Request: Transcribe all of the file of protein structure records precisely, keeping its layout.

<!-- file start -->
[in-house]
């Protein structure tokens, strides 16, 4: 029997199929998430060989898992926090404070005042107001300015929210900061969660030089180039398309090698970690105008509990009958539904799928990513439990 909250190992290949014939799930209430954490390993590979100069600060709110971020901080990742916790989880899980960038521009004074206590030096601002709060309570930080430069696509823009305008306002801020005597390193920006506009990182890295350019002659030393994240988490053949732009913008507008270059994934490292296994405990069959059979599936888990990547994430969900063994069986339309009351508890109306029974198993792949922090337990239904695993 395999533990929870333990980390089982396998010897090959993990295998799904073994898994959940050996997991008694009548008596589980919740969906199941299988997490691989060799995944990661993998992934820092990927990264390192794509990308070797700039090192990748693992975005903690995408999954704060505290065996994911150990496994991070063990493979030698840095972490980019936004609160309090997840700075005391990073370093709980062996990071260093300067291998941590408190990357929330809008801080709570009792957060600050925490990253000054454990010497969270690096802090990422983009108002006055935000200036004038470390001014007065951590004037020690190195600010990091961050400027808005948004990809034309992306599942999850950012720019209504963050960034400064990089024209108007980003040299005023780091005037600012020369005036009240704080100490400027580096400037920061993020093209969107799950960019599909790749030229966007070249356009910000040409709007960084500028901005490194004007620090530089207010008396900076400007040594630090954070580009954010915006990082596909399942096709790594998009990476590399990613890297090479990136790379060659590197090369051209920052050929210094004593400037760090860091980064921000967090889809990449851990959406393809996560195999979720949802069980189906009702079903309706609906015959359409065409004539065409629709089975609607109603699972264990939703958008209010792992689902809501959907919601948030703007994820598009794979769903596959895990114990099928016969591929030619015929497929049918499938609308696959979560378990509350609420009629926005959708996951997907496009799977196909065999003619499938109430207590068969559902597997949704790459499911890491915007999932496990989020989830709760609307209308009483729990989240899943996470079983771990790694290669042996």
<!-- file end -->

[in-house]
């Protein structure tokens, strides 16, 4: 029997199929998430060989898992926090404070005042107001300015929210900061969660030089180039398309090698970690105008509990009958539904799928990513439990 909250190992290949014939799930209430954490390993590979100069600060709110971020901080990742916790989880899980960038521009004074206590030096601002709060309570930080430069696509823009305008306002801020005597390193920006506009990182890295350019002659030393994240988490053949732009913008507008270059994934490292296994405990069959059979599936888990990547994430969900063994069986339309009351508890109306029974198993792949922090337990239904695993 395999533990929870333990980390089982396998010897090959993990295998799904073994898994959940050996997991008694009548008596589980919740969906199941299988997490691989060799995944990661993998992934820092990927990264390192794509990308070797700039090192990748693992975005903690995408999954704060505290065996994911150990496994991070063990493979030698840095972490980019936004609160309090997840700075005391990073370093709980062996990071260093300067291998941590408190990357929330809008801080709570009792957060600050925490990253000054454990010497969270690096802090990422983009108002006055935000200036004038470390001014007065951590004037020690190195600010990091961050400027808005948004990809034309992306599942999850950012720019209504963050960034400064990089024209108007980003040299005023780091005037600012020369005036009240704080100490400027580096400037920061993020093209969107799950960019599909790749030229966007070249356009910000040409709007960084500028901005490194004007620090530089207010008396900076400007040594630090954070580009954010915006990082596909399942096709790594998009990476590399990613890297090479990136790379060659590197090369051209920052050929210094004593400037760090860091980064921000967090889809990449851990959406393809996560195999979720949802069980189906009702079903309706609906015959359409065409004539065409629709089975609607109603699972264990939703958008209010792992689902809501959907919601948030703007994820598009794979769903596959895990114990099928016969591929030619015929497929049918499938609308696959979560378990509350609420009629926005959708996951997907496009799977196909065999003619499938109430207590068969559902597997949704790459499911890491915007999932496990989020989830709760609307209308009483729990989240899943996470079983771990790694290669042996």